Media giant Condé Nast announced this week that they have acquired online recipe box and shopping list tool ZipList for an undisclosed amount. ZipList, which has over 1.2 million members, wouldn’t comment on the terms of the deal, but AllThingsD is reporting that the price tag was $14 million.
The company, which launched in 2010 and debuted a redesigned site in September 2011, has raised $4.5 million to date, from investors including Martha Stewart Living Omnimedia, also one of their launch partners. Founder Geoff Allen said the company started talking to Condé Nast in late 2011 about a partnership. “A lot of people initially thought that a media company wouldn’t be a natural fit,” Allen said in an interview, but he said he found that Condé Nast valued the company for what it was, rather than trying to make it one of their traditional brands. “That’s kind of a unique perspective.”
ZipList already has over 135 strategic partners, including AOL’s KitchenDaily.com and several Martha Stewart properties. Allen said the acquisition is “no different than if we had signed Condé Nast as a partner,” though now they have the media giant’s resources behind them. “We’re going to be accelerating our growth,” Allen said, and “accelerating our partner products.”
Condé Nast already has several food-focused properties, including online recipe site Epicurious, print and digital food magazine Bon Appétit and website Gourmet Live, all of which are now ZipList clients (prior to the acquisition, ZipList hadn’t partnered with any of their brands). ZipList’s functionality will be available across Condé Nast food brands to give consumers access to the company’s digital recipe and shopping list network.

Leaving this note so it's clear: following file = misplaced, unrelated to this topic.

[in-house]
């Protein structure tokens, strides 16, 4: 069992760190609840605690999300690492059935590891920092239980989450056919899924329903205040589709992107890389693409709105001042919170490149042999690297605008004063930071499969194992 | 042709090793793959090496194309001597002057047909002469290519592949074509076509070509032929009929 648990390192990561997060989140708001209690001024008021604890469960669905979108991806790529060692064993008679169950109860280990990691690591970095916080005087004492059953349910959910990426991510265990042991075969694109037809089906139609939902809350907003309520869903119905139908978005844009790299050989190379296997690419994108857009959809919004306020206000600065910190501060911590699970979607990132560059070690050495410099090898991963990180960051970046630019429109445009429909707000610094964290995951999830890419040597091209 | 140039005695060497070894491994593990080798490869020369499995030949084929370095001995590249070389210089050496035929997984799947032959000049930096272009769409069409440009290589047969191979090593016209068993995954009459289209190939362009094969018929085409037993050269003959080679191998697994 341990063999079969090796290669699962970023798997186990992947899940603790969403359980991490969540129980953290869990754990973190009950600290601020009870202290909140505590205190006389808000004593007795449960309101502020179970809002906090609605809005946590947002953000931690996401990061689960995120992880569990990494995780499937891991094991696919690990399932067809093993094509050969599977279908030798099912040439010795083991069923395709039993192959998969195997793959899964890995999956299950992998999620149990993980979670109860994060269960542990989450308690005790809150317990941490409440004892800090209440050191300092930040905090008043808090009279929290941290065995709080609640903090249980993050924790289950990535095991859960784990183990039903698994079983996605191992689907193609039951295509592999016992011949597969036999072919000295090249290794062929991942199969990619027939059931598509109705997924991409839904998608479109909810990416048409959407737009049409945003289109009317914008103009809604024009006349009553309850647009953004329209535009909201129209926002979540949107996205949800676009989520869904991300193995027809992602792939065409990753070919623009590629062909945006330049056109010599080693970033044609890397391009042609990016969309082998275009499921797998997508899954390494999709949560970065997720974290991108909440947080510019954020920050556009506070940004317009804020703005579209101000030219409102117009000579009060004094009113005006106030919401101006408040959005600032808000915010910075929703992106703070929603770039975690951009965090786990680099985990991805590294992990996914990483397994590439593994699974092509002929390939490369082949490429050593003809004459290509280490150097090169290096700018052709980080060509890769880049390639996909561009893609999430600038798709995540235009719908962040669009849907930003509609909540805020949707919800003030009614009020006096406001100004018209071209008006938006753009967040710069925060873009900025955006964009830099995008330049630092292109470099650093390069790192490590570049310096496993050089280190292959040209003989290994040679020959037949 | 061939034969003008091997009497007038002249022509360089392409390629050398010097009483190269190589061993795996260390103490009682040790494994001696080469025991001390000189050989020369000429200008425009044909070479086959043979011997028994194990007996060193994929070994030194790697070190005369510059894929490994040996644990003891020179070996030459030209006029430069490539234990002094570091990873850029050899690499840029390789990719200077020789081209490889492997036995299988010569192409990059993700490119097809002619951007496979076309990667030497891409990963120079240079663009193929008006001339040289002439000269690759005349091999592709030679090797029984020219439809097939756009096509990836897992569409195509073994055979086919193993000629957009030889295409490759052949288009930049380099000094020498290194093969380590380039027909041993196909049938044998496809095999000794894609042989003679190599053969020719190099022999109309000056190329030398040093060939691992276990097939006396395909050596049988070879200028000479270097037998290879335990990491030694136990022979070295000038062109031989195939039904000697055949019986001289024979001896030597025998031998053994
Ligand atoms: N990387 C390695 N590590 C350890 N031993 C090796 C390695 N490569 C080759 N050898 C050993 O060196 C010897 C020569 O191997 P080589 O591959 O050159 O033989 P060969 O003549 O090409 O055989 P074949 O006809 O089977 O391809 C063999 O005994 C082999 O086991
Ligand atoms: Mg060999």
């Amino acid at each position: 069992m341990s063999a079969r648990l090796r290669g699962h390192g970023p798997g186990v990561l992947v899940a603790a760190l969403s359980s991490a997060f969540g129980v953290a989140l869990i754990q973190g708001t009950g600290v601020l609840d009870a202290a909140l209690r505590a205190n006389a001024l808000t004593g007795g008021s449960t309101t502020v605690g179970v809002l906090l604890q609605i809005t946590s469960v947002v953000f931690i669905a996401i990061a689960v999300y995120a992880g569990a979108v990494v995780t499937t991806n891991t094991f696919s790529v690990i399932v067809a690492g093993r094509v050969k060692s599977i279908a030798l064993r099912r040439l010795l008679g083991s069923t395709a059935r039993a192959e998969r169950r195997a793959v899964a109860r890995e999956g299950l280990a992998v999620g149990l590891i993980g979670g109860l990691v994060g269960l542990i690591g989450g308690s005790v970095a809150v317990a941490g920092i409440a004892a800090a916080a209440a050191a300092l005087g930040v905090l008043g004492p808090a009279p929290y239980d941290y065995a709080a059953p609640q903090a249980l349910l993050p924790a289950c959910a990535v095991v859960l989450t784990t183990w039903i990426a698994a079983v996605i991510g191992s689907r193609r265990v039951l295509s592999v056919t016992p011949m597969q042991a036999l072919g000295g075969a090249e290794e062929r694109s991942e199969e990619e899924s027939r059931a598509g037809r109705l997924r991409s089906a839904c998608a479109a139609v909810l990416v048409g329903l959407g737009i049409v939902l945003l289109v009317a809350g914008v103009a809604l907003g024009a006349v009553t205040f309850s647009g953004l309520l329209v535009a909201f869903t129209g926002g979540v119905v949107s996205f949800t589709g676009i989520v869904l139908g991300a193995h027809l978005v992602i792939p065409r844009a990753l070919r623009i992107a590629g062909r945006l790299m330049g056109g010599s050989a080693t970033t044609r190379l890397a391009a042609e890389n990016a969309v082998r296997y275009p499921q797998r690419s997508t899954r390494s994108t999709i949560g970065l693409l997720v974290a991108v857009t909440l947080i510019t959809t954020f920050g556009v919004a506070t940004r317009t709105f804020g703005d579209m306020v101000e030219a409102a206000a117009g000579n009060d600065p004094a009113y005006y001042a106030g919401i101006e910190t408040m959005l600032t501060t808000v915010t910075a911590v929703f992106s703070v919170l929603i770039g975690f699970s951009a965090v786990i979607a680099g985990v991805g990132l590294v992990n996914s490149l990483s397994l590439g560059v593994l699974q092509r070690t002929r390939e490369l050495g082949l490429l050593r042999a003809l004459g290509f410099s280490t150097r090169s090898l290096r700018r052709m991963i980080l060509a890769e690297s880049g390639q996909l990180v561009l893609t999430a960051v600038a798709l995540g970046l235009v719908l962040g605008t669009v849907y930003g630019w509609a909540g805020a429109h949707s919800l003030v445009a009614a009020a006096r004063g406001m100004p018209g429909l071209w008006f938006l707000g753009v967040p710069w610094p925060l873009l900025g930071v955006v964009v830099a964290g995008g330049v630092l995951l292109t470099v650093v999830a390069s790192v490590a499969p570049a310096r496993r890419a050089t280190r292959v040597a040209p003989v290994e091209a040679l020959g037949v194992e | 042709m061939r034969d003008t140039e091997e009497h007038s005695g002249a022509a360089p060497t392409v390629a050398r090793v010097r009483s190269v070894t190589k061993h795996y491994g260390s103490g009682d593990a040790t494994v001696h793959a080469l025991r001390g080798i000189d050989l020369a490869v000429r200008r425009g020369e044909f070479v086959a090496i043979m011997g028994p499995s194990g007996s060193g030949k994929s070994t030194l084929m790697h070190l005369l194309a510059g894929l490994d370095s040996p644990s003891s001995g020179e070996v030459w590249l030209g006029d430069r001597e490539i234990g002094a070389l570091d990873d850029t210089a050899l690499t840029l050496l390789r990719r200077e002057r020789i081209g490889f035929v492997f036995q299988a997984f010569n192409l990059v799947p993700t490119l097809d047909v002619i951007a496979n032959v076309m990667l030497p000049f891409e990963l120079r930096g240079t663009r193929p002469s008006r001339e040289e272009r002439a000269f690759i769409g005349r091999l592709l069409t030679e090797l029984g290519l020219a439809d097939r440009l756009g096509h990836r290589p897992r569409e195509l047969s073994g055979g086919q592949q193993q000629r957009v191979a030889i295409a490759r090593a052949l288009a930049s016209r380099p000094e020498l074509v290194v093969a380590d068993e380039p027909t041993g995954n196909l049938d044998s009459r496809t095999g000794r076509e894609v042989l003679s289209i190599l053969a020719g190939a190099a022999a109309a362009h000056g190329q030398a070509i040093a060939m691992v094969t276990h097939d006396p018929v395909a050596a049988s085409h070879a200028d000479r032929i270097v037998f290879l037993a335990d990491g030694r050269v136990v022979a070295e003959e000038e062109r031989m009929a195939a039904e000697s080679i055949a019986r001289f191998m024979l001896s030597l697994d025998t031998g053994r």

As for partnerships with other media properties, Allen said the acquisition won’t stop them from signing up other partners outside of the Condé Nast banner. “They’re a leading food brand, and there are lots of other ones out there that we need to talk to,” he said. In total Condé Nast publishes 22 magazines, 27 websites and more than 50 mobile apps. The magazine publisher echoed Allen’s claim that ZipList will continue to operate as a separate brand in a press release announcing the deal.
ZipList allows users to save recipes from anywhere on the web to a central recipe box, using the website, Android app or iPhone apps, and create shopping lists. They also offer partner tools to media, lifestyle, grocery, retail and consumer packaged goods properties to integrate shopping lists and recipe box features into their own websites and mobile apps. The site offers a plug-in for websites who want to allow vistiors to save recipes and create shopping lists on ZipList, and currently over 6,500 food partner sites and blogs such as Simply Recipes and Skinnytaste.com have installed it.
ZipList’s head office will remain in Virginia, though several NYC-based employees will move to the Condé Nast offices, and the site will retain all of its current functionality. Allen said the acquisition also means that the company will look to do more ad sales. “We’ll certainly be able to get the benefit of working with Condé Nast and the reach of their advertising relationships,” he said.
With traditional media companies looking for ways to boost their digital revenue and offerings, it makes sense for Condé Nast to acquire ZipList, especially because they are basically becoming one of the company’s biggest customers through their food brands with the new brand partnerships announced alongside the acquisition. And for ZipList, which has the green light to pursue partners outside of the Condé Nast banner, it means they get built-in clients and still have the potential for growth with external partnerships.